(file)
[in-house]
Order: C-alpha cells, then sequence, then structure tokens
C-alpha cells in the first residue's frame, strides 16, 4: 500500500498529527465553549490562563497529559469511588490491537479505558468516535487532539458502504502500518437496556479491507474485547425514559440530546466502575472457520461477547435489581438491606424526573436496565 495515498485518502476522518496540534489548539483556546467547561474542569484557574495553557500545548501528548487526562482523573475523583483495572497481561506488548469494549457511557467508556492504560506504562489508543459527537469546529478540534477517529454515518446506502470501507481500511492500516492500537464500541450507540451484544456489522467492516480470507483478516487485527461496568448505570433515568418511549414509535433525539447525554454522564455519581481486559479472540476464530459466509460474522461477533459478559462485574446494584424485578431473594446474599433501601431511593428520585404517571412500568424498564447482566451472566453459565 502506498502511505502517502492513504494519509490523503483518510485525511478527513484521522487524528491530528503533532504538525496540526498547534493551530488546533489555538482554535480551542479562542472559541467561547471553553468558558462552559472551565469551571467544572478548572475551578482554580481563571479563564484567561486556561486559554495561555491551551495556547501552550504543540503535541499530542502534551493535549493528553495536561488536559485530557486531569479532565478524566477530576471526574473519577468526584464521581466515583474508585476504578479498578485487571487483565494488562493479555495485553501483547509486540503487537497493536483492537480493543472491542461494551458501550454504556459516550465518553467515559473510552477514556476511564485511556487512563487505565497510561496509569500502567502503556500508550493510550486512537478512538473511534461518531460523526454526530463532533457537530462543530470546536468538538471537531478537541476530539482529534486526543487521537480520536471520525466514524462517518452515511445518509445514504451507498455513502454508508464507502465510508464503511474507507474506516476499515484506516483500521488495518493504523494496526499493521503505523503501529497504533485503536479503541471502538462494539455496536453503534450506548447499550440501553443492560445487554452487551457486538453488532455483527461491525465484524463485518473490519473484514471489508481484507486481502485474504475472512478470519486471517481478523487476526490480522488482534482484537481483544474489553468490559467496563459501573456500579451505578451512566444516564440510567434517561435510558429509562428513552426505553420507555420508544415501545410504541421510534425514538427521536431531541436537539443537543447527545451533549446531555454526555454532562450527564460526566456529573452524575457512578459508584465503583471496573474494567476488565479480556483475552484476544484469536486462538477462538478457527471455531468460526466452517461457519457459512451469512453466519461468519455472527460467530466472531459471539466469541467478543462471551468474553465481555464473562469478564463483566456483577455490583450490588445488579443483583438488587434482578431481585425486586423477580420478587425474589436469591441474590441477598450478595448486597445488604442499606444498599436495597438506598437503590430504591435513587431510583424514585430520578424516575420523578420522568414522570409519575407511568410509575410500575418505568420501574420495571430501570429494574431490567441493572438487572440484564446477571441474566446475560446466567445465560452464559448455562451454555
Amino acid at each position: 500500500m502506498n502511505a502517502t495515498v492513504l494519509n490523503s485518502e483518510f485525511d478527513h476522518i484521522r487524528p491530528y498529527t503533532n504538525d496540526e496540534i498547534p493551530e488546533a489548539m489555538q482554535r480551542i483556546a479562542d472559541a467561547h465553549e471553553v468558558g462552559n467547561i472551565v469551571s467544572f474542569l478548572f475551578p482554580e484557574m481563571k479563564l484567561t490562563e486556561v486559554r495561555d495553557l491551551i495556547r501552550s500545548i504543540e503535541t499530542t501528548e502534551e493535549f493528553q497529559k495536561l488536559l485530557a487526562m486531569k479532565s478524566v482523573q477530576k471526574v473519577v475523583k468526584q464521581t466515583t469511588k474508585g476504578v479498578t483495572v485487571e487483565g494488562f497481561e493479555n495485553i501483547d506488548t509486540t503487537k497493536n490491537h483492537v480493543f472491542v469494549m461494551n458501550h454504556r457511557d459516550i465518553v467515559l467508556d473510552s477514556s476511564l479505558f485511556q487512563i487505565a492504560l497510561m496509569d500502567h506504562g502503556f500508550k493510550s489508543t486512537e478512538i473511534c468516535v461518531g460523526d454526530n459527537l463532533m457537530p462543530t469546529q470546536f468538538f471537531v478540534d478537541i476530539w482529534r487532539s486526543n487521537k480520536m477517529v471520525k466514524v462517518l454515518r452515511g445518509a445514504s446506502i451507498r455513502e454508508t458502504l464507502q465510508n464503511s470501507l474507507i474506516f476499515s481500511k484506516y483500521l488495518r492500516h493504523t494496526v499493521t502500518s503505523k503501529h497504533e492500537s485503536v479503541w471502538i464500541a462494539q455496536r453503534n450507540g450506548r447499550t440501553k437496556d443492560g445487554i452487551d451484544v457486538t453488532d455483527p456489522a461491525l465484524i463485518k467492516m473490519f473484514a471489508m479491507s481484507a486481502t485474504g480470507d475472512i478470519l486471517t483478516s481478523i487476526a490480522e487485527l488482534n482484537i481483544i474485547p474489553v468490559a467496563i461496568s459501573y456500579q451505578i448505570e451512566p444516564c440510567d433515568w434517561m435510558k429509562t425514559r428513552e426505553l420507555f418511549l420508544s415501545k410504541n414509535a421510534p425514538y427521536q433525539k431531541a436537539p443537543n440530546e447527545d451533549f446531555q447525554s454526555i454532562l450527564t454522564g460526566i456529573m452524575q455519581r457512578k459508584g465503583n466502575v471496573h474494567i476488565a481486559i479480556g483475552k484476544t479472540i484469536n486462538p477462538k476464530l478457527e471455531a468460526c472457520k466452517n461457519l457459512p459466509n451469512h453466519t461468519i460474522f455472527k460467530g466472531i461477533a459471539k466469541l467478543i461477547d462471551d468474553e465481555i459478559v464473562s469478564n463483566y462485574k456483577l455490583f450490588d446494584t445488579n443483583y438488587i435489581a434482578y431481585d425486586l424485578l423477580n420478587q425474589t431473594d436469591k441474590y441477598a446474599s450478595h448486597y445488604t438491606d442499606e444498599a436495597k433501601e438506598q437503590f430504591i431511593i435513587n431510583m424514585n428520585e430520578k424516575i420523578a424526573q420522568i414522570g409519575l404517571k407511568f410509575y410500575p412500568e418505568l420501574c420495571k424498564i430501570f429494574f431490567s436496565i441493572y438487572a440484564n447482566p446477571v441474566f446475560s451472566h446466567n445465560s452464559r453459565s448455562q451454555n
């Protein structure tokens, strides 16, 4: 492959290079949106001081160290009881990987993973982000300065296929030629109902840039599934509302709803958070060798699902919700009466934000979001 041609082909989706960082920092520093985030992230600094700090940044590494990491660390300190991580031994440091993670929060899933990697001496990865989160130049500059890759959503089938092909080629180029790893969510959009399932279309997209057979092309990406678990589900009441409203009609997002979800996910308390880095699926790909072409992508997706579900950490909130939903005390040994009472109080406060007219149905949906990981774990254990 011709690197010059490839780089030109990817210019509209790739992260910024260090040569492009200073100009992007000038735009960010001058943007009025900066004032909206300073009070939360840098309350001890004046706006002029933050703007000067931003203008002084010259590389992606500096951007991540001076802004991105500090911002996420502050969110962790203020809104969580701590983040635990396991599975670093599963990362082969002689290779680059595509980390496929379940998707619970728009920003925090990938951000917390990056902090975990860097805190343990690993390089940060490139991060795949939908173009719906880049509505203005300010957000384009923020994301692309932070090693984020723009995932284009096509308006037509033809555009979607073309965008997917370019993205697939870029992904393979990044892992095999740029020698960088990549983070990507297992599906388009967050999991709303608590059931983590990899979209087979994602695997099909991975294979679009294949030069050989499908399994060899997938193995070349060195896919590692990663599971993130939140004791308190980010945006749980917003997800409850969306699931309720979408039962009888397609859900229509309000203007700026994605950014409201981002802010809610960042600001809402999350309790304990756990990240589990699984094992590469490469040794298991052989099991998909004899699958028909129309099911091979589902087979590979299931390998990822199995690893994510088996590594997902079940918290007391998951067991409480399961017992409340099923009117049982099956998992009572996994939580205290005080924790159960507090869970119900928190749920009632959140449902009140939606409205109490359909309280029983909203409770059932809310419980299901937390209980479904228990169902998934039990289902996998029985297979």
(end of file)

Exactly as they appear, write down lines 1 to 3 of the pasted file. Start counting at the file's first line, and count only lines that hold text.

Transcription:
[in-house]
Order: C-alpha cells, then sequence, then structure tokens
C-alpha cells in the first residue's frame, strides 16, 4: 500500500498529527465553549490562563497529559469511588490491537479505558468516535487532539458502504502500518437496556479491507474485547425514559440530546466502575472457520461477547435489581438491606424526573436496565 495515498485518502476522518496540534489548539483556546467547561474542569484557574495553557500545548501528548487526562482523573475523583483495572497481561506488548469494549457511557467508556492504560506504562489508543459527537469546529478540534477517529454515518446506502470501507481500511492500516492500537464500541450507540451484544456489522467492516480470507483478516487485527461496568448505570433515568418511549414509535433525539447525554454522564455519581481486559479472540476464530459466509460474522461477533459478559462485574446494584424485578431473594446474599433501601431511593428520585404517571412500568424498564447482566451472566453459565 502506498502511505502517502492513504494519509490523503483518510485525511478527513484521522487524528491530528503533532504538525496540526498547534493551530488546533489555538482554535480551542479562542472559541467561547471553553468558558462552559472551565469551571467544572478548572475551578482554580481563571479563564484567561486556561486559554495561555491551551495556547501552550504543540503535541499530542502534551493535549493528553495536561488536559485530557486531569479532565478524566477530576471526574473519577468526584464521581466515583474508585476504578479498578485487571487483565494488562493479555495485553501483547509486540503487537497493536483492537480493543472491542461494551458501550454504556459516550465518553467515559473510552477514556476511564485511556487512563487505565497510561496509569500502567502503556500508550493510550486512537478512538473511534461518531460523526454526530463532533457537530462543530470546536468538538471537531478537541476530539482529534486526543487521537480520536471520525466514524462517518452515511445518509445514504451507498455513502454508508464507502465510508464503511474507507474506516476499515484506516483500521488495518493504523494496526499493521503505523503501529497504533485503536479503541471502538462494539455496536453503534450506548447499550440501553443492560445487554452487551457486538453488532455483527461491525465484524463485518473490519473484514471489508481484507486481502485474504475472512478470519486471517481478523487476526490480522488482534482484537481483544474489553468490559467496563459501573456500579451505578451512566444516564440510567434517561435510558429509562428513552426505553420507555420508544415501545410504541421510534425514538427521536431531541436537539443537543447527545451533549446531555454526555454532562450527564460526566456529573452524575457512578459508584465503583471496573474494567476488565479480556483475552484476544484469536486462538477462538478457527471455531468460526466452517461457519457459512451469512453466519461468519455472527460467530466472531459471539466469541467478543462471551468474553465481555464473562469478564463483566456483577455490583450490588445488579443483583438488587434482578431481585425486586423477580420478587425474589436469591441474590441477598450478595448486597445488604442499606444498599436495597438506598437503590430504591435513587431510583424514585430520578424516575420523578420522568414522570409519575407511568410509575410500575418505568420501574420495571430501570429494574431490567441493572438487572440484564446477571441474566446475560446466567445465560452464559448455562451454555